Leg Training with Osteoarthritis: Box Squats

Squatting with Bad Hips or Knees

In our ongoing pursuit of training through osteoarthritis pain and a hip injury, I've discovered some new incites on leg training.  In this particular video we're going through squatting when you have a hip injury or osteoarthritic knees and hips.

**Disclaimer: As usual if it hurts don't do it, as a general rule of thumb.**

The Box Squat

By utilizing box squats I seem to be able to push the margins a bit more with my leg training and keep safe from pain or further injury.

As long as the load is appropriate and there's no lower back issues, box squats seem to be a viable alternative to regular back squats to keep you working on your leg musculature, while avoiding severe ranges of motion in the hips and knees that could get you into trouble.


Recommendations for Training the Box Squat:

  1.  Start with an overly high box and work your way lower over time, to ensure that you're able to perform the movement without pain.  Even just warming up with the barbell is a great way to help ensure that it's going to be a good day and not end up in catastrophe.
  2. Use lighter loads that progress up in very small increments that you can handle. Remember if there's pain, there's probably going to be a lot more where that comes from later.
  3. Once you've gotten a load that feels descent on your joints, blast out reps in a smooth fashion, slow descent, a bit of acceleration on concentric and beat up on those reps.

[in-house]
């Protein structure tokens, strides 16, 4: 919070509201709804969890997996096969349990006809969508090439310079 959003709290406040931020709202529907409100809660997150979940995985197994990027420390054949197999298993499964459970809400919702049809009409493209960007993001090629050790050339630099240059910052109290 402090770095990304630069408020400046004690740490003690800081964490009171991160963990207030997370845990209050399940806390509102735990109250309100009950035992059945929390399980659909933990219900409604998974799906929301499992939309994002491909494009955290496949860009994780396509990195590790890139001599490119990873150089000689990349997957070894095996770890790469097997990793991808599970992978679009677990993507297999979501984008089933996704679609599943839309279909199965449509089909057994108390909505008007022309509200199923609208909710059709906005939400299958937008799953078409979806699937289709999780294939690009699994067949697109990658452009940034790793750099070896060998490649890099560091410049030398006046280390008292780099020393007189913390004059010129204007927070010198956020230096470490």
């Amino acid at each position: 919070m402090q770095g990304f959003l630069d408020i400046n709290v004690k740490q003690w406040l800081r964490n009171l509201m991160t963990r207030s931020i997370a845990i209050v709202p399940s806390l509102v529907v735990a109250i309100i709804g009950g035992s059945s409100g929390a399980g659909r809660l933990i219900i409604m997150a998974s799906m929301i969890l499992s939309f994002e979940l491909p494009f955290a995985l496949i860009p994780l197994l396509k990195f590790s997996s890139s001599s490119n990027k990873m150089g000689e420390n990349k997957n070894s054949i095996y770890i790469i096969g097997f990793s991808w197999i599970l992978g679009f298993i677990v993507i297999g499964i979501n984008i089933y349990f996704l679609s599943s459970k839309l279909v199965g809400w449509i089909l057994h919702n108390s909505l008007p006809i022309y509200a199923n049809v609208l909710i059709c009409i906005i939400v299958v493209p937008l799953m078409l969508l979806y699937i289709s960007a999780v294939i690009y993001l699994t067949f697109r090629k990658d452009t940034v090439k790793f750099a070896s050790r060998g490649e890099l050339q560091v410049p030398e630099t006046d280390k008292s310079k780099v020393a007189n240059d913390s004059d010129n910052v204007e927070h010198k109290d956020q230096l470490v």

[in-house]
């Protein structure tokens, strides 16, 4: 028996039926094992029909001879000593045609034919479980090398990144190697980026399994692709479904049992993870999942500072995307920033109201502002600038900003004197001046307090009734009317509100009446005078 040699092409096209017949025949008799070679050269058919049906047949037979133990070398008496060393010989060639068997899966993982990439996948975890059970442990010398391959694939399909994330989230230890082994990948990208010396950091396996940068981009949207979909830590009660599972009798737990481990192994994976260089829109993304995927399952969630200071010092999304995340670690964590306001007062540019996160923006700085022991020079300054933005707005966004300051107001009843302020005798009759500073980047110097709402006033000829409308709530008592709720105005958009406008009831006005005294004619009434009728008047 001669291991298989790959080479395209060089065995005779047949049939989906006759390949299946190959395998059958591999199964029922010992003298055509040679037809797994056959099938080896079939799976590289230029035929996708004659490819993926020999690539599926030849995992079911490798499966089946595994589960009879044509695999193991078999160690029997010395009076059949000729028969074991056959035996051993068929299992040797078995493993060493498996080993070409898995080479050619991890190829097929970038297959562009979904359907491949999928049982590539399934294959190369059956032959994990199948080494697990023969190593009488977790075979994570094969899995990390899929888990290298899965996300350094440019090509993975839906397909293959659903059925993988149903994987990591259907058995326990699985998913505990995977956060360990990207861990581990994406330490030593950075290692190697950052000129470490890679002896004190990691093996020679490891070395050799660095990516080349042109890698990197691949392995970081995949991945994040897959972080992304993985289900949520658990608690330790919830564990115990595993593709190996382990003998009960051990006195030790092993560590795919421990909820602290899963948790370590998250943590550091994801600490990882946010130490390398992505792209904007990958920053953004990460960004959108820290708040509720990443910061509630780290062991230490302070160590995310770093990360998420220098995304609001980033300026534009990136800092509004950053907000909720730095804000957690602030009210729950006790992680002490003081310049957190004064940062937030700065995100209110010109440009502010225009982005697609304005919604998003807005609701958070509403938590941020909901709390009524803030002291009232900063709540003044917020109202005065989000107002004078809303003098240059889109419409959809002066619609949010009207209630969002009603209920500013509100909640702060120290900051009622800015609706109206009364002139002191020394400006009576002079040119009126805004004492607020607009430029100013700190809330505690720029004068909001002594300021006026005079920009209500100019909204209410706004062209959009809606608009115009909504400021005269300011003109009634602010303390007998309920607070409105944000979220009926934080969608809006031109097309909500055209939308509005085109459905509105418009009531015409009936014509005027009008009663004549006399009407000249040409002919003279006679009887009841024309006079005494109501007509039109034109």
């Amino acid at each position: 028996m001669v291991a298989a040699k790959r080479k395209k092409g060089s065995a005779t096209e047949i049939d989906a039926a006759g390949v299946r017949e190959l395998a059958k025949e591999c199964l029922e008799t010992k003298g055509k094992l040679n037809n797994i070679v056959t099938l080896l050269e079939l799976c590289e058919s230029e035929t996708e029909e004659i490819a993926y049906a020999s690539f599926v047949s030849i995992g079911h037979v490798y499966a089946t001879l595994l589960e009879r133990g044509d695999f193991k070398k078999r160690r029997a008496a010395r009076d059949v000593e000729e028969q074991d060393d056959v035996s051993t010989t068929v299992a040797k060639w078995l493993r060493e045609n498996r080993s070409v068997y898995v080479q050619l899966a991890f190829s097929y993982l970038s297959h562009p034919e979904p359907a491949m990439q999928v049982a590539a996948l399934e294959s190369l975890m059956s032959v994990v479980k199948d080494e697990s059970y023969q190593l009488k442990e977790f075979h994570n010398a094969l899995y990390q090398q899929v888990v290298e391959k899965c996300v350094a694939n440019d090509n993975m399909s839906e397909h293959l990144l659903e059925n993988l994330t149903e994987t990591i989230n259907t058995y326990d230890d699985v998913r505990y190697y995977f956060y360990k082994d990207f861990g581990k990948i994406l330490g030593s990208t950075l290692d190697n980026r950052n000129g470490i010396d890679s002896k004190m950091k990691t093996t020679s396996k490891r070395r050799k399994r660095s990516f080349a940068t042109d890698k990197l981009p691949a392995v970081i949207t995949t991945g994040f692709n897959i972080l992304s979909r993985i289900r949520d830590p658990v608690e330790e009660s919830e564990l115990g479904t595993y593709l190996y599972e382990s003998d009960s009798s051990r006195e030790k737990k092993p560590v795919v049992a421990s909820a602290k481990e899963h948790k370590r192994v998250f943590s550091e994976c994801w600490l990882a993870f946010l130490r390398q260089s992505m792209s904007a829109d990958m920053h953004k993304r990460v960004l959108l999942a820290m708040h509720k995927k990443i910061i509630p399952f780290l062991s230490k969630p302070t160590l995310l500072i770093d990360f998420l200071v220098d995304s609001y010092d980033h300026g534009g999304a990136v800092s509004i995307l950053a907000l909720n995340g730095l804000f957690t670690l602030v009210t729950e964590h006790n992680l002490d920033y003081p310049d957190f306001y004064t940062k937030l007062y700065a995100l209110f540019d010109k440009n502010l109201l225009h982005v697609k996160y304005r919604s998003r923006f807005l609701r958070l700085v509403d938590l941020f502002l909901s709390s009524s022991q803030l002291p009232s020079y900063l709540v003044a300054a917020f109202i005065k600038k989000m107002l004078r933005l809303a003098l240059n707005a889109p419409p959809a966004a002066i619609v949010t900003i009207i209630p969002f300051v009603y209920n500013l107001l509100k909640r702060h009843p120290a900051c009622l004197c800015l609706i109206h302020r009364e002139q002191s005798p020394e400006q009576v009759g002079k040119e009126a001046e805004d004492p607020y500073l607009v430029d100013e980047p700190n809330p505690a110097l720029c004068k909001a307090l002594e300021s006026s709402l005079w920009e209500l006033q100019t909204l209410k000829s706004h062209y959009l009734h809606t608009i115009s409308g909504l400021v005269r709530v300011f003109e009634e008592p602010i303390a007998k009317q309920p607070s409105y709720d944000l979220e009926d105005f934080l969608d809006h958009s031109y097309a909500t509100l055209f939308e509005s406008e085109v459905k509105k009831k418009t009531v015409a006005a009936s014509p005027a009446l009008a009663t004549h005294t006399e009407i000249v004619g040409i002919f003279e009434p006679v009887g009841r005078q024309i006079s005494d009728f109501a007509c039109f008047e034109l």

4. Focus more on the reps and burning up the muscles versus beating up on the weight.  Use some supersets or giant sets to get the muscles to fatigue with safe exercises for the joints (ie. stiff legged deadlifts and hamstring curls, box squats and reverse sled drags, etc).
  5. Lastly, ensure your bracing from the core is solid.  Think of your brace as your protective belt to keep you from becoming unstable, which if you slip up may cause you pain if you slip out of your natural squatting groove.

Broken but Unphased

The one big take away for anyone with an injury or joint ailment is that you're always trying to find ways to exercise that are pain free.  That also means that you don't want to have pain later on after a workout has concluded, which is sometimes difficult.  This may require trial and error and checking on how you feel during the workout and afterwards as well.

Just keep in mind you may not be able to excel at lifting heavier loads that you once could, training is still important to keep your body functioning optimally, even if it's not at 100% of your previous bests. You're still doing important work on your body and keeping it at its best.  And if something doesn't quite work, then log it, and move onto the next.

Until next time keep crushing those lifts and staying strong!


Jess Howland

Jesse "Captain Smash" Howland is the owner of SMASH’s Strength Lab, which offers targeted personal training to reach a variety of fitness and physique goals. A natural bodybuilder, competitive powerlifter, certified personal trainer, and nutrition coach, Jesse is often the go-to resource for personal training Ottawa. He studied Exercise Science at Oregon State University and even trained at the world famous Gold's Gym. He's a former US Army Captain with the 86th Infantry Brigade Combat Team, a former blog writer at Veterans Fitness Career College, and former Chief Executive Officer at U.S. Army Forces Command (FORSCOM). His workouts and personal training are army-inspired to help reach your weightloss, athletic, or physique goals.